Saturday, March 14, 2009

The details of American torture

Today's NYT OpEd is the condensed version of an article from the New York Review of Books. It is the story of American torture of "high value prisoners".
Mark Danner - Tales From Torture’s Dark World -

... A few weeks later, from Oct. 6 to 11 and then from Dec. 4 to 14, 2006, Red Cross officials — whose duty it is to monitor compliance with the Geneva Conventions and to supervise treatment of prisoners of war — traveled to Guantánamo and began interviewing the prisoners.

Their stated goal was to produce a report that would “provide a description of the treatment and material conditions of detention of the 14 during the period they were held in the C.I.A. detention program,” periods ranging “from 16 months to almost four and a half years.”

As the Red Cross interviewers informed the detainees, their report was not intended to be released to the public but, “to the extent that each detainee agreed for it to be transmitted to the authorities,” to be given in strictest secrecy to officials of the government agency that had been in charge of holding them — in this case the Central Intelligence Agency, to whose acting general counsel, John Rizzo, the report was sent on Feb. 14, 2007.

The result is a document — labeled “confidential” and clearly intended only for the eyes of those senior American officials — that tells a story of what happened to each of the 14 detainees inside the black sites.

A short time ago, this document came into my hands and I have set out the stories it tells in a longer article in The New York Review of Books. Because these stories were taken down confidentially in patient interviews by professionals from the International Committee of the Red Cross, and not intended for public consumption, they have an unusual claim to authenticity.

Indeed, since the detainees were kept strictly apart and isolated, both at the black sites and at Guantánamo, the striking similarity in their stories would seem to make fabrication extremely unlikely. As its authors state in their introduction, “The I.C.R.C. wishes to underscore that the consistency of the detailed allegations provided separately by each of the 14 adds particular weight to the information provided below.”

Beginning with the chapter headings on its contents page — “suffocation by water,” “prolonged stress standing,” “beatings by use of a collar,” “confinement in a box” — the document makes compelling and chilling reading. The stories recounted in its fewer than 50 pages lead inexorably to this unequivocal conclusion, which, given its source, has the power of a legal determination: “The allegations of ill treatment of the detainees indicate that, in many cases, the ill treatment to which they were subjected while held in the C.I.A. program, either singly or in combination, constituted torture. In addition, many other elements of the ill treatment, either singly or in combination, constituted cruel, inhuman or degrading treatment.”...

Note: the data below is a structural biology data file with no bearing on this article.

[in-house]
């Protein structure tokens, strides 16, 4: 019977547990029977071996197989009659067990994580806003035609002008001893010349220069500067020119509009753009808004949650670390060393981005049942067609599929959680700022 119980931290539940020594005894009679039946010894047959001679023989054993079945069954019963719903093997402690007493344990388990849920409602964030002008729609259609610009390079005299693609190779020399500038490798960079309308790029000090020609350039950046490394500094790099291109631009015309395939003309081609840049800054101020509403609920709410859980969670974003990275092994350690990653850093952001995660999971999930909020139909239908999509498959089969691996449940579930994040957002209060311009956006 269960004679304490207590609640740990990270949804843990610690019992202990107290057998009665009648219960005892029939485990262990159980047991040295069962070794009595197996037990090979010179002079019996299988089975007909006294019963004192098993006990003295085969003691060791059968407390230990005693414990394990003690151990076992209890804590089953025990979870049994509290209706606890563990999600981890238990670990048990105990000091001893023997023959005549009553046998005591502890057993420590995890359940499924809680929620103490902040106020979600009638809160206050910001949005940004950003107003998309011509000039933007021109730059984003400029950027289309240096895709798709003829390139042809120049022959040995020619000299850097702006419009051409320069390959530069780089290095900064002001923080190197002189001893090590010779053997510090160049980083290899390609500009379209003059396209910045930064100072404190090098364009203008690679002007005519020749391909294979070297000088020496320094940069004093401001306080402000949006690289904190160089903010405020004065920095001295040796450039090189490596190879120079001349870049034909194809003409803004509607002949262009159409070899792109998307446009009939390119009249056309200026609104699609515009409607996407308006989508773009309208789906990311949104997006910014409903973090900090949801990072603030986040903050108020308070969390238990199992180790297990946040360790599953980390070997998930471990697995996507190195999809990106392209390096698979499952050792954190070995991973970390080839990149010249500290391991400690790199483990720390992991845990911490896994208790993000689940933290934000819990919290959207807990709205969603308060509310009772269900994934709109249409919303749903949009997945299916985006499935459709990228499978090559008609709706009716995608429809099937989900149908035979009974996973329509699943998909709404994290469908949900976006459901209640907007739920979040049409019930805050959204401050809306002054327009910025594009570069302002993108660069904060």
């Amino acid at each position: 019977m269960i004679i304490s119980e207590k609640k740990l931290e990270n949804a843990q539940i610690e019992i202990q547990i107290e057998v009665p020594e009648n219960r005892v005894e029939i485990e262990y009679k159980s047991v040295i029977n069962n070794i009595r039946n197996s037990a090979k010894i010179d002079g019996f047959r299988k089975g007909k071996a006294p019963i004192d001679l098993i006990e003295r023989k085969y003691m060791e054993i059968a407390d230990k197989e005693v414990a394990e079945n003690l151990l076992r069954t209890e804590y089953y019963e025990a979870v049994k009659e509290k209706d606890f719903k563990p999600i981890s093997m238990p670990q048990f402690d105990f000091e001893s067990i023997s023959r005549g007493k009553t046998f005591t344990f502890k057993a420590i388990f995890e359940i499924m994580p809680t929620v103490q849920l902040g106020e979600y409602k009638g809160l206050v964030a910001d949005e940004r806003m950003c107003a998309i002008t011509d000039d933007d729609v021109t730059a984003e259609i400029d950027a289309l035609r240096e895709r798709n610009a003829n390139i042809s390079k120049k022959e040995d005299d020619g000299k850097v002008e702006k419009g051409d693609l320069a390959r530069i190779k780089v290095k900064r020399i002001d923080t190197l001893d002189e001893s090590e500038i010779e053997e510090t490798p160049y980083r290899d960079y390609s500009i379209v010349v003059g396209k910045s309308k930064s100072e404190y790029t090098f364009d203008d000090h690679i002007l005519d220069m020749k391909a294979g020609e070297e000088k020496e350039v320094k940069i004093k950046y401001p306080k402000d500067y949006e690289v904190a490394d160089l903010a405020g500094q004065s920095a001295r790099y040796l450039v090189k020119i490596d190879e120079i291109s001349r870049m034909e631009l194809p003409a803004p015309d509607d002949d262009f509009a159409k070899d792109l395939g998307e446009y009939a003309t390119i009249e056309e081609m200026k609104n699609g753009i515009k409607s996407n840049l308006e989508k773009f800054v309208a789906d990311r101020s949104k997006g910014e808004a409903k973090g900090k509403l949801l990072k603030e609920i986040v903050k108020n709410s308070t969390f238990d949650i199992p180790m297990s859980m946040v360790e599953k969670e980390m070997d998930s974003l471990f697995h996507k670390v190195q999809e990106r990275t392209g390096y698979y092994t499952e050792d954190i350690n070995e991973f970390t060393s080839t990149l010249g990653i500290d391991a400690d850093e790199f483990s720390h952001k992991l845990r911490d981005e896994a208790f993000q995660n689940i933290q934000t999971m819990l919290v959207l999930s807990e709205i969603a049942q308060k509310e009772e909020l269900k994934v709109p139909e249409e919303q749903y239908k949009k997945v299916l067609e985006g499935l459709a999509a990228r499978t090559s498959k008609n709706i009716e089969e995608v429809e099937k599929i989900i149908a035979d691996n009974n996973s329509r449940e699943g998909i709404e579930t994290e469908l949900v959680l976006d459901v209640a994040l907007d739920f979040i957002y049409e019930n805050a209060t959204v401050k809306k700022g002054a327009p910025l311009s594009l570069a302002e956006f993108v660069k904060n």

The torture is somewhat more than we imagined and it went on for longer than we've been told, but it is not qualitatively different.

Rice, Bush, Rumsfeld, Cheney and their kin are all deeply implicated. I think one or more of them will be tried one day, probably abroad, possibly in the United States as well. This document will be submitted as a part of the evidence against them.

Every American, but especially those who voted to reelect Bush and Cheney in 2004, share some of their guilt.

The consequences of Bush's decisions will live with us. From the NY Review of Books:
... Qahtani's interrogation at Guantánamo, accounts of which have appeared in Time and The Washington Post, was intense and prolonged, stretching for fifty consecutive days beginning in the late fall of 2002, and led to his hospitalization on at least two occasions. Some of the techniques used, including longtime sitting in restraints, prolonged exposure to cold, loud music, and noise, and sleep deprivation, recall those described in the ICRC report. If the "coercive" and "abusive" interrogation of Qahtani makes trying him impossible, one may doubt that any of the fourteen "high-value detainees" whose accounts are given in this report will ever be tried and sentenced in an internationally recognized and sanctioned legal proceeding...
We are told these men knowingly killed and injured tens of thousands of people. Personally, I believe they did. Because of what Bush and Cheney did, they can't be tried in any standard legal procedure.

I used to think Bush was only the 3rd or maybe even 4th worst president we've had. We have, after all, had some real stinkers.

I now think he was the worst ever.

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